I used to dream of winning awards for my songwriting.
I specifically remember being a kid in West Virginia picturing myself winning a Dove Award.
When I won said Dove, I assumed I would be living in a gorgeous house with a white marble entrance, and I’d have a personal driver. I mean, that’s what success means, right?
Well, I did win one eventually, but the reality looked a lot different. At that time I worked 40 hours per week in an extremely negative environment. I lived in a tiny house (which I did love—so there’s that), and I had to request vacation time off from work to attend the ceremony via my self-driven used Honda Accord.
I’ve been nominated several more times (including a just announced nomination for my musical, “Once You’ve Seen the Star.” Yay!)
My songs have found place after place, and some are more acknowledged than others.
What I wish I’d really known before I got into the biz, though, is that the most meaningful moments of my career wouldn’t come from trophies, medals and chart numbers.
I used to believe success was measured by everyone else. That it was measured by things outside of me.
And while I believe we all assign our own meanings to awards and affirmations, and I’m certainly happy to be included when those things do happen, the biggest moments for me have been in the ones without press releases.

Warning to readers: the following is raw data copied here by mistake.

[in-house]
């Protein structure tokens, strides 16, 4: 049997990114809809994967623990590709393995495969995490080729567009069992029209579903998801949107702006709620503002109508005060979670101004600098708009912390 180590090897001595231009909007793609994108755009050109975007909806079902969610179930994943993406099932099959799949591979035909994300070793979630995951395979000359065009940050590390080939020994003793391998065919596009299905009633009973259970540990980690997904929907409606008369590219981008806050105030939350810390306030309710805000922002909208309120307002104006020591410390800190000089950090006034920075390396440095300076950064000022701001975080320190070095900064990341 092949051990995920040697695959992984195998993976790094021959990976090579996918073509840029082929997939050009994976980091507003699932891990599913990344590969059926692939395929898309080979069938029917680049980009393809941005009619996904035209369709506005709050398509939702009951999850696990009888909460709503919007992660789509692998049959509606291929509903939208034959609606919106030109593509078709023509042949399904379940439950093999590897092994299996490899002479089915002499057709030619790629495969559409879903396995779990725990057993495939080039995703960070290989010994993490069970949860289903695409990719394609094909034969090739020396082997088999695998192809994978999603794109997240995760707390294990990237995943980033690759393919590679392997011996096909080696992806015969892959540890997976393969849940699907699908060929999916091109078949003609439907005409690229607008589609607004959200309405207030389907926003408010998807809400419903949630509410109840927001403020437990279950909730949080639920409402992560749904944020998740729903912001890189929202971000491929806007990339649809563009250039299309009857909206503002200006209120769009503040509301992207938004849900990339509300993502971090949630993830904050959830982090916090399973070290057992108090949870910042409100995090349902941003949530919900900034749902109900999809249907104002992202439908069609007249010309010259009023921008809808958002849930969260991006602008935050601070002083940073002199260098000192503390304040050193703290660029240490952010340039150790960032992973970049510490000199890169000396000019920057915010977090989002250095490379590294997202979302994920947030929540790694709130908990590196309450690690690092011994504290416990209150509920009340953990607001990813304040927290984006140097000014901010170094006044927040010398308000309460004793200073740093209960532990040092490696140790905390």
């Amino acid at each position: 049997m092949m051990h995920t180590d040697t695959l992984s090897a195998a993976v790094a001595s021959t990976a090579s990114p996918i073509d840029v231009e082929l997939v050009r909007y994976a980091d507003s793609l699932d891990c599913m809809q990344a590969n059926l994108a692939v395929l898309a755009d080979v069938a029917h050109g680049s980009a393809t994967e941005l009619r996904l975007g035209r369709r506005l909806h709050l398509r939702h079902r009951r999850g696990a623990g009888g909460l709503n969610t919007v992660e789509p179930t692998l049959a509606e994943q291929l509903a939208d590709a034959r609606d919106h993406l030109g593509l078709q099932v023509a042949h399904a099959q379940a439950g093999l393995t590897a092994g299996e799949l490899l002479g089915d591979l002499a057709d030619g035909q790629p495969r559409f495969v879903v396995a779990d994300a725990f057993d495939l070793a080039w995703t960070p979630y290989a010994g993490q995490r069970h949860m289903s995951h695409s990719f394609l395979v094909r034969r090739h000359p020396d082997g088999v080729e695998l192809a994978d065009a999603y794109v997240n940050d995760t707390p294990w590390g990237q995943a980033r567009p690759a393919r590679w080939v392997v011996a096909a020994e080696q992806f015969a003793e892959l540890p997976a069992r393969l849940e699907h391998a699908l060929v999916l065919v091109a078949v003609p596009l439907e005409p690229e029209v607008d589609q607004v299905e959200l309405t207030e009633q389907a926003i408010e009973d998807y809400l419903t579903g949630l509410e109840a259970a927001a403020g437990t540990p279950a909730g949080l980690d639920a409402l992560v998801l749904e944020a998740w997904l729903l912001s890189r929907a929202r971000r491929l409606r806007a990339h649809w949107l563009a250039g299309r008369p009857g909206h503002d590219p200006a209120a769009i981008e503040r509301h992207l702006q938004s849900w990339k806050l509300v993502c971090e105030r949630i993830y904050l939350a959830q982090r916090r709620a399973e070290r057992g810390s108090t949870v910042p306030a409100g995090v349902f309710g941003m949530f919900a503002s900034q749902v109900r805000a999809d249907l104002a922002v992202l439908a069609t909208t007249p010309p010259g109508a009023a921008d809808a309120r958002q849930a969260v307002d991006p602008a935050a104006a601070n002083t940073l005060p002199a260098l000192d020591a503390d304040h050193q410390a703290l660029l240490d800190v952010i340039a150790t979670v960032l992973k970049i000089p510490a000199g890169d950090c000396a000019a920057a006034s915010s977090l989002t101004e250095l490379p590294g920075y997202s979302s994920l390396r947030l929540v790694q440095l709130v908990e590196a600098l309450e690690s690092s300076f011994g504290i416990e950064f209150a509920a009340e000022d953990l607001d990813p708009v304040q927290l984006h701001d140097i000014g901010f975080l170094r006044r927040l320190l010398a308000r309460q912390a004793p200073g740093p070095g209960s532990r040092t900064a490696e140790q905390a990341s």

…when a dying man asked that one of my songs be sung to him in his last moments—it was just he and his family in the room. An a cappella version to a few people that the world would never hear.
…when one of our songs was sung in China to survivors of a massive Earthquake. What do you really say to someone who is living with that kind of loss? How humbling that maybe we had something to offer. We just talked about Peace. And James Tealey & I had no idea that our 3rd co-writer, Maurice Carter, would die on the side of the interstate just months later.
…when a group of people from my hometown practiced for weeks to present my musical to their congregation at Christmas. They were amazing.
These are just a few of the moments that have made writing songs such a big thing.
I suppose I wish I would’ve known the real definition of success all along.